It was the year 1964 — July, to be precise — when the annual commonwealth naval exercise was scheduled to be held in the Bay of Bengal, between the Nicobar Islands and the entrance to the straits of Malacca. The British still had a commander-in-chief, Far East Fleet, stationed in Singapore at the giant Sembawang Naval Base in the Johore Straits. The Royal Navy’s Far East Fleet contributed one aircraft carrier to the exercise, along with one cruiser, three destroyers, three frigates, two submarines and two oil replenishment tankers. The Indian Navy, which had only one fleet in those days, contributed one aircraft carrier, one cruiser, two destroyers and four frigates, all of whom sailed out from Bombay (as it was, then) to join up with the Royal Naval ships, off Nancowry, in the Nicobar Islands. From Canada came three modern frigates, with the Australians contributing one destroyer and one frigate. Pakistan sent two destroyers, and the New Zealanders, one frigate. In all, 28 ships gathered for the JET (Joint Exercise off Trincomalee) series, as they were then called, as the Malabar series are now called for the Quad exercises. The operational planning was massive in the days of no internet, cellphones and printers. There were also four Maritime Patrol Aircraft (MPA) of the Australian Navy, operating from Butterworth in Malaysia.
The exercise was held for pretty much the same geo-political reasons as they are today, apart from the obvious naval benefits. The bogeyman was not China, but the USSR, although no one mentioned it aloud. But objectives like those discussed today, such as freedom of the seas, safety of shipping lanes, a rule-bound order etc were freely bandied about. The scope of the exercises was massively spectacular. It included two weeks or 10 working days of an operational work-up, in small groups including a submarine, ending with a five-day tactical exercise, with the whole fleet divided into a red (enemy) force and a blue force. On completion of the exercise, the whole fleet entered Singapore ceremonially, for a full debrief and social gatherings hosted, in turn, by each nation. The Pakistan navy served liquor in those days.
Things have clearly changed a lot. There is an incipient and obvious threat and no one has any hesitation in pointing at China. The Far East Fleet is gone, Britain having evacuated from East of Suez in 1965, but the Americans are here, and safety of shipping lanes and an expansionist Beijing are not mythical anymore. However, in November, the Quad actually converged to continue the Malabar series, with a total of just eight ships. The Chinese foreign office spokesman had earlier dismissed the Quad as so much “foam” on the sea. Are they right or are they being overconfident? If the idea is to form a grouping of democratic nations in the Indian Ocean, and use naval power to convey a message to Beijing, what message would a grouping of eight ships convey to a nation thinking in terms of five aircraft carriers? Surely, this is more like a feather duster shown to Xi Jinping. His naval chief would have advised him that it was frivolous. But, more importantly, who is responsible in Delhi for being so ungenerous with the Indian Navy? Was it timidity or diplomatic reticence to leave the glass half full? Are our four nations incapable of mustering 30 ships?
Anyway, this opportunity has been lost and let us look to the future. If there is reticence to a bigger seasonal naval presence, an answer has to be found. But first, there is no substitute for naval power to ensure oceanic stability, but one alternative lies in the area of Maritime Domain Awareness (MDA). Perhaps, some thought may already have been given to MDA in the twin agreement to BECA (Basic Exchange and Cooperation Agreement), and that is the Maritime Information Sharing Technical Agreement (MISTA) signed between India and the US. There is little information available in the public domain about MISTA. But what it should cover is an omnibus agreement for Maritime Patrol Aircraft (MPA) operating and information sharing for the entire Indo-Pacific. This is easier said than done because the Pacific has a high density of MPA assets, while they are sparse in the Indian Ocean, particularly the western Indian Ocean. The Australians can, of course, cover the Malacca Straits, but for the west Indian Ocean, the US will probably have to base a squadron of P-8 aircraft at Masirah or Diego Garcia. How will this shake the Chinese Navy? Today, the primary weapon system of most warships is the surface-to-surface missile, with ranges of up to 200 km. The ships’ sensor range is only up to 100 km, and accurate target information has to be supplied beyond 100 km by aircraft or helicopters in what is called Over the Horizon Targeting (OTHT). A ship with OTHT will definitely sink a ship without it.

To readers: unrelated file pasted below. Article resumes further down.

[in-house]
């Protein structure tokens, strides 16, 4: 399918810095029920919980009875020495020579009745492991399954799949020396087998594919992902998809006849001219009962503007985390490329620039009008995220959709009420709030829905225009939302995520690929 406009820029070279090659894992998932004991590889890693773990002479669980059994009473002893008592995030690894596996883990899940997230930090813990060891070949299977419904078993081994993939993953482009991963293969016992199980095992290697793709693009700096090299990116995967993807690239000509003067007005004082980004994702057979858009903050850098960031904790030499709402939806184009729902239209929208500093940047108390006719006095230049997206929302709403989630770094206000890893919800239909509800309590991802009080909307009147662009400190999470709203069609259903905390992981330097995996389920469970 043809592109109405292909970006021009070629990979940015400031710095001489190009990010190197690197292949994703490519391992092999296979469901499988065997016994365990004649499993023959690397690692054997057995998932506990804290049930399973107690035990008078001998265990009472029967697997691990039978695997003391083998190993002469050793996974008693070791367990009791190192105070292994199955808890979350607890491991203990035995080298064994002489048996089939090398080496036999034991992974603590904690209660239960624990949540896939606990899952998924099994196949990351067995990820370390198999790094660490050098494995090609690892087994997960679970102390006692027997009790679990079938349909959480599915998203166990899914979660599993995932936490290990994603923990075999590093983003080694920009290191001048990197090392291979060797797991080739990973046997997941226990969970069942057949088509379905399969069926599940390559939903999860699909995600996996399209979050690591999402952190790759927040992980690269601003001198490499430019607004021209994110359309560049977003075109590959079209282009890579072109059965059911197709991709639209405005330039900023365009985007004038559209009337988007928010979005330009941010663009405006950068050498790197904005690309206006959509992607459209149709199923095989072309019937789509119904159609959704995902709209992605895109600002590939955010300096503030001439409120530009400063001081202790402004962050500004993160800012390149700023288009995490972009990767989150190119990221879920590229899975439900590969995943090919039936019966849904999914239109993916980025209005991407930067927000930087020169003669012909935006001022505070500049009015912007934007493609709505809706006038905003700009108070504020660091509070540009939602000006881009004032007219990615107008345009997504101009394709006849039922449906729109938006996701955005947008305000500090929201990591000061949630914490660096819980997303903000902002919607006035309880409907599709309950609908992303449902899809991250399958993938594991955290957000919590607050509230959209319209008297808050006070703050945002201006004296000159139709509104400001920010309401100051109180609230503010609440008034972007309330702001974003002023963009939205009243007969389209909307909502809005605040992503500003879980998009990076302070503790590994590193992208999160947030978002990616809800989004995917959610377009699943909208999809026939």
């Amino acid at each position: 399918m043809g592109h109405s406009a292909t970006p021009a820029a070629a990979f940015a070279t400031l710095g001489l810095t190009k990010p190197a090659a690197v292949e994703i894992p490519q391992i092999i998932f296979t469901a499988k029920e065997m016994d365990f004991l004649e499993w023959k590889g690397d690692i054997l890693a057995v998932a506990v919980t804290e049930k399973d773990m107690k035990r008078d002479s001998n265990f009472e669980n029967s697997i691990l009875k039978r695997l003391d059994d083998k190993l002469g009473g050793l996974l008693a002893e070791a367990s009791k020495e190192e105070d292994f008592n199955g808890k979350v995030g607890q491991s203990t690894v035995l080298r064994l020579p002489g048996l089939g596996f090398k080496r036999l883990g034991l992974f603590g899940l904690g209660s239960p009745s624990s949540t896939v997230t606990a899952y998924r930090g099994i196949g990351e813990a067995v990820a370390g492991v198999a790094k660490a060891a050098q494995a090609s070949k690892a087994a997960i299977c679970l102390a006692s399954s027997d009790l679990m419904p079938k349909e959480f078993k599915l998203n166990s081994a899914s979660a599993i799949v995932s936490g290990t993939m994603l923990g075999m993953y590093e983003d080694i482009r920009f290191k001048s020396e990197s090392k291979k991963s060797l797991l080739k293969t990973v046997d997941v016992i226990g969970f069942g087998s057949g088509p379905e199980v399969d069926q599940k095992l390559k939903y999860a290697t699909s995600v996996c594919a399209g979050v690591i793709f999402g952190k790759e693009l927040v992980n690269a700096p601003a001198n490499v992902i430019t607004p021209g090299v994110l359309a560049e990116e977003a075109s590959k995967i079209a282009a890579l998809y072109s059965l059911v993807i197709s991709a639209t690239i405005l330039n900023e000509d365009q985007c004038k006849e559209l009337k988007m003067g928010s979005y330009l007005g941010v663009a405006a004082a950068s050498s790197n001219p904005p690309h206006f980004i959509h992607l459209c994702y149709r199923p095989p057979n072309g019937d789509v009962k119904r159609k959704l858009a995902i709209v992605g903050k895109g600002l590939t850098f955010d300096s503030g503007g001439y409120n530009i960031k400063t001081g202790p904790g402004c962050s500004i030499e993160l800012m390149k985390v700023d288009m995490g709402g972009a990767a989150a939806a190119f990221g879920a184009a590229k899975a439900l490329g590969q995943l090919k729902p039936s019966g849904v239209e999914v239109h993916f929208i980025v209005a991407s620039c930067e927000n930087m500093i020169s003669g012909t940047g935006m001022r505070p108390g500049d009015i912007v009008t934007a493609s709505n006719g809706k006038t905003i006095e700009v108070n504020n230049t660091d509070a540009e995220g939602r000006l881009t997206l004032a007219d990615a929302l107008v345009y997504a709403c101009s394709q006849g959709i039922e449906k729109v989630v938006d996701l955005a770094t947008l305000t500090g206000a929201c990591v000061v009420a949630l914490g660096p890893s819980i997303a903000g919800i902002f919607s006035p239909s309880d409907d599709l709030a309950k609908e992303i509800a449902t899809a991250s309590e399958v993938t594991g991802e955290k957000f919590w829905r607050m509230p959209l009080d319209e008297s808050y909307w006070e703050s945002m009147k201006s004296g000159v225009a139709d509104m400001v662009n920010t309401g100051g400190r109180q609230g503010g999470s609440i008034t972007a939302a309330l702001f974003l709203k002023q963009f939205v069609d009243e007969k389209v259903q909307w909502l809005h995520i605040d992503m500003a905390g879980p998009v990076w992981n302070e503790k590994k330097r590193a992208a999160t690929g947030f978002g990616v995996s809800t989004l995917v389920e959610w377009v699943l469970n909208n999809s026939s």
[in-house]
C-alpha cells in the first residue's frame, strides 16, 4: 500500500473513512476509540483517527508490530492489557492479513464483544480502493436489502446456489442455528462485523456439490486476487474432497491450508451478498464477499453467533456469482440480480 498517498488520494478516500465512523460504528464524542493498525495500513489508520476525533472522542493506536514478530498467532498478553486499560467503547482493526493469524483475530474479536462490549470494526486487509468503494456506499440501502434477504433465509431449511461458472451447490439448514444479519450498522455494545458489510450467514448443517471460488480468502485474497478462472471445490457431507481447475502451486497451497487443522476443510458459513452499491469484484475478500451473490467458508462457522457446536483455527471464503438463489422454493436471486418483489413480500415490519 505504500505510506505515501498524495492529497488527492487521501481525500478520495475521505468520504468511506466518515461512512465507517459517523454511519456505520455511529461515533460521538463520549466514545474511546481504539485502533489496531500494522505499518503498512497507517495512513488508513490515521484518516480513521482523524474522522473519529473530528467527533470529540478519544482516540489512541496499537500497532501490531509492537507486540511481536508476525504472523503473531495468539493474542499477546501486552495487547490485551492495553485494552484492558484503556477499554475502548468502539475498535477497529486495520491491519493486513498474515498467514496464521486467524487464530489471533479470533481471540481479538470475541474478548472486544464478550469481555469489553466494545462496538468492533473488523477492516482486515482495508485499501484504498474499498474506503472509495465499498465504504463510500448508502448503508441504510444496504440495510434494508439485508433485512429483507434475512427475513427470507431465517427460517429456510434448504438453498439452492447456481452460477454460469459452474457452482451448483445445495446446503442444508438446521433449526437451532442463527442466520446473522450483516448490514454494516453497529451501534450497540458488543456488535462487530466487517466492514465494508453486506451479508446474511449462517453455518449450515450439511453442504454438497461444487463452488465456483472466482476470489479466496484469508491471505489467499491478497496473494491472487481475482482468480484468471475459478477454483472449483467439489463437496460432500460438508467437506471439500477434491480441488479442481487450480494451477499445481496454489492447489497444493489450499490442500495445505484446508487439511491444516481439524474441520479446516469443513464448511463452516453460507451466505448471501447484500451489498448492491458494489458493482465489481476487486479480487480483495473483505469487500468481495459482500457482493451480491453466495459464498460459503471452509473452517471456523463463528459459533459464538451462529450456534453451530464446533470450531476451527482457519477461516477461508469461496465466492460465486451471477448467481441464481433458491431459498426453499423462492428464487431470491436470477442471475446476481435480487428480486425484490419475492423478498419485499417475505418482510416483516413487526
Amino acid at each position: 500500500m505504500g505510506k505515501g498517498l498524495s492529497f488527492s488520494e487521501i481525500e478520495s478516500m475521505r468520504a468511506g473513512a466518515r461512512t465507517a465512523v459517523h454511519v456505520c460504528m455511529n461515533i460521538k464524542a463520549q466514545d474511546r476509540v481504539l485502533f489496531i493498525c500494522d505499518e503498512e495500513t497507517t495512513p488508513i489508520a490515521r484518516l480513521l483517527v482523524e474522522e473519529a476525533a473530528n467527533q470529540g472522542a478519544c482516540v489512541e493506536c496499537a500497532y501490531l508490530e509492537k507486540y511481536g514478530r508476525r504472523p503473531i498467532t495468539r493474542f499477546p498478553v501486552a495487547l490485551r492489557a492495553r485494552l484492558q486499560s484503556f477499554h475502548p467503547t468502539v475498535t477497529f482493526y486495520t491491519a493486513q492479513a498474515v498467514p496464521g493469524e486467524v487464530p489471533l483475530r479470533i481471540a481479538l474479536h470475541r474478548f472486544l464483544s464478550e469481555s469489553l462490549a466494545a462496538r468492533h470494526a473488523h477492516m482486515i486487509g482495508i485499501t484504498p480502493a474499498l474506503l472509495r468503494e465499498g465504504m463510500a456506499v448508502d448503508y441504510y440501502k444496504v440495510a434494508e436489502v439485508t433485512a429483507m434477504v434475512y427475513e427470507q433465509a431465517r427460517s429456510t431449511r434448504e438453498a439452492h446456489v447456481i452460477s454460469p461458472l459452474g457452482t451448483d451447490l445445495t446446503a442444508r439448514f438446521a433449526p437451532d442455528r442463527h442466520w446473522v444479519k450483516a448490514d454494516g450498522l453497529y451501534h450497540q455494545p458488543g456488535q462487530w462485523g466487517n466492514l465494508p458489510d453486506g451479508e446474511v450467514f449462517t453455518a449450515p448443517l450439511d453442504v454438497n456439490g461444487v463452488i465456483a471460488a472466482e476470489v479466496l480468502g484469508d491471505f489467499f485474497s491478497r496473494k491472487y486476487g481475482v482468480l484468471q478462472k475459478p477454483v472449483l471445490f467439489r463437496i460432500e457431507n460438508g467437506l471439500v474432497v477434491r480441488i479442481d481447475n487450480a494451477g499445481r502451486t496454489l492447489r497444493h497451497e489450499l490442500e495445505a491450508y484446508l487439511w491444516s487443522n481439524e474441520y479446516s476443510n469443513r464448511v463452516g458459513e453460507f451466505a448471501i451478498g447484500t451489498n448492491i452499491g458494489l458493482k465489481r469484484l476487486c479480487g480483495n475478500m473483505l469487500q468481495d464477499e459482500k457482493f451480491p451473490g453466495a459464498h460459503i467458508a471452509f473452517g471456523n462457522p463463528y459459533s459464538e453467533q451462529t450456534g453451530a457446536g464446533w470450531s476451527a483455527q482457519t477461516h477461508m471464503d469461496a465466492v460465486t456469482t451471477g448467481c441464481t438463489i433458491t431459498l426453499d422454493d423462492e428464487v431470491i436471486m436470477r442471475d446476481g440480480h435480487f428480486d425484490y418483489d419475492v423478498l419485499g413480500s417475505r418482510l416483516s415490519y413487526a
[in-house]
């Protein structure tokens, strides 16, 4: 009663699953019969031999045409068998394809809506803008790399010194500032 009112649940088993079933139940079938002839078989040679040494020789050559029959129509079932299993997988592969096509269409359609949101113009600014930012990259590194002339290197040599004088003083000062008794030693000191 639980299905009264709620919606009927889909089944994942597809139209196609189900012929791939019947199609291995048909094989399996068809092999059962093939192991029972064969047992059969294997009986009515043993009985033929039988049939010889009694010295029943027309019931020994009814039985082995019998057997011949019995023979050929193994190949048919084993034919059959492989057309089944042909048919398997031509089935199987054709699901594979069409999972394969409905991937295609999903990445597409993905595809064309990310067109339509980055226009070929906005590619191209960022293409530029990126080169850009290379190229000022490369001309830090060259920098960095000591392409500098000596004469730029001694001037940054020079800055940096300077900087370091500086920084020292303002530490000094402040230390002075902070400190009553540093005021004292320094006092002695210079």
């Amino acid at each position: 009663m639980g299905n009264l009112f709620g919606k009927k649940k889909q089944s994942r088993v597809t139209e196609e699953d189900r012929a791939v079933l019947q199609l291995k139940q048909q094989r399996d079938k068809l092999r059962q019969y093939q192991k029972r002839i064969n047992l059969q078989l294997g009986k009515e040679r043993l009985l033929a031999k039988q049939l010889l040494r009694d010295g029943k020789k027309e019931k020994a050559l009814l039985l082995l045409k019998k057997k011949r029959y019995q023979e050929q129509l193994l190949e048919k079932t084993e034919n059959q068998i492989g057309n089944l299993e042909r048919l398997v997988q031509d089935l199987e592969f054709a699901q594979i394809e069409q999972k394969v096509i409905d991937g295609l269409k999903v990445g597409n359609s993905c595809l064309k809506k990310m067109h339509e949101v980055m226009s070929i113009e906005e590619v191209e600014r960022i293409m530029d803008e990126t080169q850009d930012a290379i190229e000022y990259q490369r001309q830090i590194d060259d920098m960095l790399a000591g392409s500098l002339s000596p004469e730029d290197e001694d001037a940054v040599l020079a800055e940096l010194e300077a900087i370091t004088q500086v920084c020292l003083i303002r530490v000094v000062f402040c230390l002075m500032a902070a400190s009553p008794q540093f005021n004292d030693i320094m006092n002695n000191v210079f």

With the Indo-Pacific fully covered by the MPAs of the Quad, a PLAN ship in the Indian Ocean is in imminent danger of being sunk at will. A public announcement of a division of the Indo-Pacific into areas of responsibility for MDA, between members of the Quad will send an unmistakable signal to Beijing of the constant danger to Chinese warships in the Indian Ocean, should hostilities arise. With a desultory Quad naval exercise, once a year of a few ships, Beijing will only be amused that a “threat” exists to its ambition to become a global power.
This article first appeared in the print edition on November 28, 2020 under the title ‘Adrift in the Indian Ocean’. The writer is a former rear admiral in the navy.
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